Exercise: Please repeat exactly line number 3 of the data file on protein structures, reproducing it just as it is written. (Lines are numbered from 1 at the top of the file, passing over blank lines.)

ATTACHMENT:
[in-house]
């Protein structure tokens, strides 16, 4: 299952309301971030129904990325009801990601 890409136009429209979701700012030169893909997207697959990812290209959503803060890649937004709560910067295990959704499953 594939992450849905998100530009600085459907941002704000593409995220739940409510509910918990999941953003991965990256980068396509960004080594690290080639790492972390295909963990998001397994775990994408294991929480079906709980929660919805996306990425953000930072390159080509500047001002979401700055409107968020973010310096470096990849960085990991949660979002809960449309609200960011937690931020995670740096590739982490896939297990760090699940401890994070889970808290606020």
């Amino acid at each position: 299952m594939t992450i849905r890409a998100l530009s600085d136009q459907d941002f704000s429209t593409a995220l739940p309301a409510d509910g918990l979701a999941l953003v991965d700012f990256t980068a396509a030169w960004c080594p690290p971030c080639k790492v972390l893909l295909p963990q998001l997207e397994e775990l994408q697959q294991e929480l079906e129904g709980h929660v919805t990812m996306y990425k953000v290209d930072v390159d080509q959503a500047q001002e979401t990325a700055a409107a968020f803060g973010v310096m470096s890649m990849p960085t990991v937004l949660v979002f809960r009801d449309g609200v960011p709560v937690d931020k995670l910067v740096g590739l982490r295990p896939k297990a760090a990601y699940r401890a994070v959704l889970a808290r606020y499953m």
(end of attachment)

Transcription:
């Amino acid at each position: 299952m594939t992450i849905r890409a998100l530009s600085d136009q459907d941002f704000s429209t593409a995220l739940p309301a409510d509910g918990l979701a999941l953003v991965d700012f990256t980068a396509a030169w960004c080594p690290p971030c080639k790492v972390l893909l295909p963990q998001l997207e397994e775990l994408q697959q294991e929480l079906e129904g709980h929660v919805t990812m996306y990425k953000v290209d930072v390159d080509q959503a500047q001002e979401t990325a700055a409107a968020f803060g973010v310096m470096s890649m990849p960085t990991v937004l949660v979002f809960r009801d449309g609200v960011p709560v937690d931020k995670l910067v740096g590739l982490r295990p896939k297990a760090a990601y699940r401890a994070v959704l889970a808290r606020y499953m």